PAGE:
During his quarterly industry outlook webinar last week, co-sponsored by BEEF, Kansas State University ag economist Glynn Tonsor displayed a cartoon he had copied out of a recent issue of the Aberdeen (SD) American News. Two guys were standing around a grill and one of them was holding a skewered $50 bill over the coals. “It’s cheaper than beef,” he tells the other man.

Such a cartoon would have been noticeable enough had it appeared in a newspaper on either coast, Tonsor said. The fact that it was printed in a South Dakota newspaper really emphasizes the situation that beef producers—and beef consumers—find themselves in, he told webinar attendees.

Tonsor measures beef demand with an all-fresh beef demand index. The index was down in the first quarter of 2014 compared with 2013, the first time it showed a year-over-year dip since the third quarter of 2010, as the U.S. was coming out of recession.

While consumption is not a measure of demand, it is a factor in the equation. U.S. per-capita consumption of beef fell in the first quarter of 2014, he says, because the industry produced less and exported more. When netted out, the remainder is what was available for domestic consumption. “Divided by population, we had less beef consumer per person in the U.S., to the tune of 5.6% less than the first quarter of 2013.”

The inflation-adjusted all-fresh beef price was actually up 4.9% for the first quarter at $5.23/lb., he says. That almost 5% increase was not enough to offset the decline in volume for him to say demand held its own or increased.

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“What needed to have occurred was to have a 6.8% increase in price for me to say demand was flat. So stated differently, given the notable volume reduction, I anticipated close to a 7% increase in price, if the people we expected to pay higher prices actually did. The fact that prices only went up by 4.9% means some segment was more price-sensitive than we anticipated, or some segment switched to a competing meat or something along those lines.”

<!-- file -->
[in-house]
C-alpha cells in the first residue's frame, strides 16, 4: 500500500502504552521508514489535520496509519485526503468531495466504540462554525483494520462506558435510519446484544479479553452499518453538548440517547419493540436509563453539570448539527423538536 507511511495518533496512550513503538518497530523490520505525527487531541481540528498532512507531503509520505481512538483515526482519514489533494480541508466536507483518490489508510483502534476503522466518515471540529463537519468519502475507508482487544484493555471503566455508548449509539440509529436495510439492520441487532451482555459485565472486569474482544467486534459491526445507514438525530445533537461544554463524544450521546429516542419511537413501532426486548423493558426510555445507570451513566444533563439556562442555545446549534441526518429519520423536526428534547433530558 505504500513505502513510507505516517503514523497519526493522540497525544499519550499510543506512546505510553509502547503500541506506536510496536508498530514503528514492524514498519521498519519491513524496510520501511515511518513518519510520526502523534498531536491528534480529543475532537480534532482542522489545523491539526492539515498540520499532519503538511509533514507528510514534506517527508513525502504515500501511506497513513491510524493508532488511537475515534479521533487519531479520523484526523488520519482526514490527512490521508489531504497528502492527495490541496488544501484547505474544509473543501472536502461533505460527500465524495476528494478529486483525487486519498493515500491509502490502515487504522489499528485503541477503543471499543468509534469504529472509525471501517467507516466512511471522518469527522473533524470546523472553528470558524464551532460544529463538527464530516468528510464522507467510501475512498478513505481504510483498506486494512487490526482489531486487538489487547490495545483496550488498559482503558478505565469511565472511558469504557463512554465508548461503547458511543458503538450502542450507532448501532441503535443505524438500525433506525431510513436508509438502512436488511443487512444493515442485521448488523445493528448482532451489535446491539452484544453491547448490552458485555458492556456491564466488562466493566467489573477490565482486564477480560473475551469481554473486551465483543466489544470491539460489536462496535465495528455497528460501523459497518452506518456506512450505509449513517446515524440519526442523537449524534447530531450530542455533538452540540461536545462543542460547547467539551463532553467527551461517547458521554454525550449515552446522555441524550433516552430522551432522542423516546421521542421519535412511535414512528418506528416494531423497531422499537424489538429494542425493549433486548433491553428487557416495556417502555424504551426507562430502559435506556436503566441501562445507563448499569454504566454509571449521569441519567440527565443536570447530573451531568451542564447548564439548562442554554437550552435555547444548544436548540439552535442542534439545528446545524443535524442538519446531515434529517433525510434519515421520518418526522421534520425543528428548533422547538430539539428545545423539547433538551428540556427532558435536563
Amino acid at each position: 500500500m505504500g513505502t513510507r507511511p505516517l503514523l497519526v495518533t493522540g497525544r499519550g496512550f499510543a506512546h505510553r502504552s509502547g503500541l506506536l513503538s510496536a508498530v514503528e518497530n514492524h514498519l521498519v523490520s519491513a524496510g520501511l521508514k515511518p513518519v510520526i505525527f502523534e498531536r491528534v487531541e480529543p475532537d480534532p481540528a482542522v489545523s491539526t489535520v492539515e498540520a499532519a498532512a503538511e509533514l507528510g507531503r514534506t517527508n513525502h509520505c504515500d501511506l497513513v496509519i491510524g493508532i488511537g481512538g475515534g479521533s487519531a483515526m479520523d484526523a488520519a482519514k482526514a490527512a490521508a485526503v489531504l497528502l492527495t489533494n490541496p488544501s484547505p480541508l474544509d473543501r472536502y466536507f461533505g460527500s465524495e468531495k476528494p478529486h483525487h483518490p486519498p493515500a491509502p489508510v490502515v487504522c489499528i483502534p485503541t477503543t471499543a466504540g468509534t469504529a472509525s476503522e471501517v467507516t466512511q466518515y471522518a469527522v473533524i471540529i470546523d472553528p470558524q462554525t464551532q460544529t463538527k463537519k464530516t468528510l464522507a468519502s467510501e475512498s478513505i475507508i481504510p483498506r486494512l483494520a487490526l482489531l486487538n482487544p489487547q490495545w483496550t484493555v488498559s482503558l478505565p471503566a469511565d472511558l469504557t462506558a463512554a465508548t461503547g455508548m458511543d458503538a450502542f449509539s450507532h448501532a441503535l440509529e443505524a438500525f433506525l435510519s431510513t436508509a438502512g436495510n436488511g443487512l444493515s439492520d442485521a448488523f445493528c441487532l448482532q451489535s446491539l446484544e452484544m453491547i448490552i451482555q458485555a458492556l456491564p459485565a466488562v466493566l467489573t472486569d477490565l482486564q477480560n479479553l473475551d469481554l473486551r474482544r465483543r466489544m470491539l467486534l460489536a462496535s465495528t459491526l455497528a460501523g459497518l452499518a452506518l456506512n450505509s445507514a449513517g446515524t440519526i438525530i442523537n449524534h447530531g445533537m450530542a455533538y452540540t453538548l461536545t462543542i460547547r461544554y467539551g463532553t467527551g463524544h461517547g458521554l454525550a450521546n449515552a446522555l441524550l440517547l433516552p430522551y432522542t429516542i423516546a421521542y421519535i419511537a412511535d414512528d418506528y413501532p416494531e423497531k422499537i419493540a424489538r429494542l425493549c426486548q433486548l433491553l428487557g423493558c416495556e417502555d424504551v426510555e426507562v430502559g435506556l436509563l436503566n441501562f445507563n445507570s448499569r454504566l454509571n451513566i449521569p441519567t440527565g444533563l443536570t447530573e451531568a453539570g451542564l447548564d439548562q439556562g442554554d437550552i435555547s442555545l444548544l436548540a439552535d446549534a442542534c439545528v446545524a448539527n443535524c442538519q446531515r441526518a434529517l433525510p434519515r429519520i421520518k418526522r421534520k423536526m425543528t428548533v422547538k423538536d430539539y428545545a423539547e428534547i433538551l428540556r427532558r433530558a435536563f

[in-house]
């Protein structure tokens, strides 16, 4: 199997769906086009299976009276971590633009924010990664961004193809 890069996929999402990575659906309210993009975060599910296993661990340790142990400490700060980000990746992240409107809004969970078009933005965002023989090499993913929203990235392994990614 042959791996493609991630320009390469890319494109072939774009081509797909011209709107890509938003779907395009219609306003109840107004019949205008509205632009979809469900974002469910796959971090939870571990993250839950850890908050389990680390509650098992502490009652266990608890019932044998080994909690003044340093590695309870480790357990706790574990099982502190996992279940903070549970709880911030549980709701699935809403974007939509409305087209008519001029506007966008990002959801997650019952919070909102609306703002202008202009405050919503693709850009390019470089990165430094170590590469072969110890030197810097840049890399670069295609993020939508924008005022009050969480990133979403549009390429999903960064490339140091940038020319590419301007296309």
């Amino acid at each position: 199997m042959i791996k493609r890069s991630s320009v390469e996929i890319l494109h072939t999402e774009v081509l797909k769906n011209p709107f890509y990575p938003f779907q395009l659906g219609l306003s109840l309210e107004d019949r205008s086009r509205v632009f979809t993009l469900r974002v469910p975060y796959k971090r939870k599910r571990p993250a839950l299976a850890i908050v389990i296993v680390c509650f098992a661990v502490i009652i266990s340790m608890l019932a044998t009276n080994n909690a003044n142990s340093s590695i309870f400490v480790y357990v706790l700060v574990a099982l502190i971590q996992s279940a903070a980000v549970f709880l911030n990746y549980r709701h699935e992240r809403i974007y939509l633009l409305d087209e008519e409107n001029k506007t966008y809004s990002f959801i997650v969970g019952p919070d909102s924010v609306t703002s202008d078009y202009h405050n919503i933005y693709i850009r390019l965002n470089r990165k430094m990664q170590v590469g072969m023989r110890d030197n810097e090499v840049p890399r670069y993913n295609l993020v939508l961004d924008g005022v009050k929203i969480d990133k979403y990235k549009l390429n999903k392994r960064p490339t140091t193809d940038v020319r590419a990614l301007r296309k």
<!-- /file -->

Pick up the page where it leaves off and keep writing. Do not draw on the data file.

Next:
Tonsor says the 4.9% increase in price is the undertone to the cartoon and it’s why the media is talking about historically high beef prices. “But that in itself doesn’t tell us about beef demand. We have to understand the net impact and combination of the volume being consumed going down and prices going up and ask ourselves if the price is going up enough given the volume that’s being reduced. And for this first quarter of 2014, the answer was no. We needed prices to go higher yet.”

USDA is projecting 53 lbs. of beef will be consumed per person in 2014, a 2-lb. drop from 2013. “Using my same beef demand indices calculations, if we have that amount of reduction in consumption, and if a price of $5.29/lb. is realized, which would be a little over 7% increase from 2013, I would be saying 2014 demand was equal to 2013. Yes, the volume/person consumed went down, but the price went up enough to offset that,” he says.

But say we’re looking at the data a year from now and it shows that the annual price paid for beef was $5.10/lb., for example. In that case, beef demand would have declined in 2014, he says. “The story there would be we failed to get that full 7% increase in price in 2014 that I think we need, given the volume that’s being removed from the market,” he says.

“If instead we have that 2-lb. reduction in consumption, but say price goes to $5.50, I would say we had a positive 2014 for beef demand. That would mean the public paid more. Yes, there were fewer pounds and a smaller segment of the public was consuming beef, but those who remained consumers paid a higher price than we anticipated. That would be a good story.”

What happens the remainder of 2014 is a story yet to be told. So far, consumers appear willing to keep beef front and center. “We’re going to have historically high prices in 2014,” Tonsor told webinar attendees. “The question remains just how high it will be.”

 

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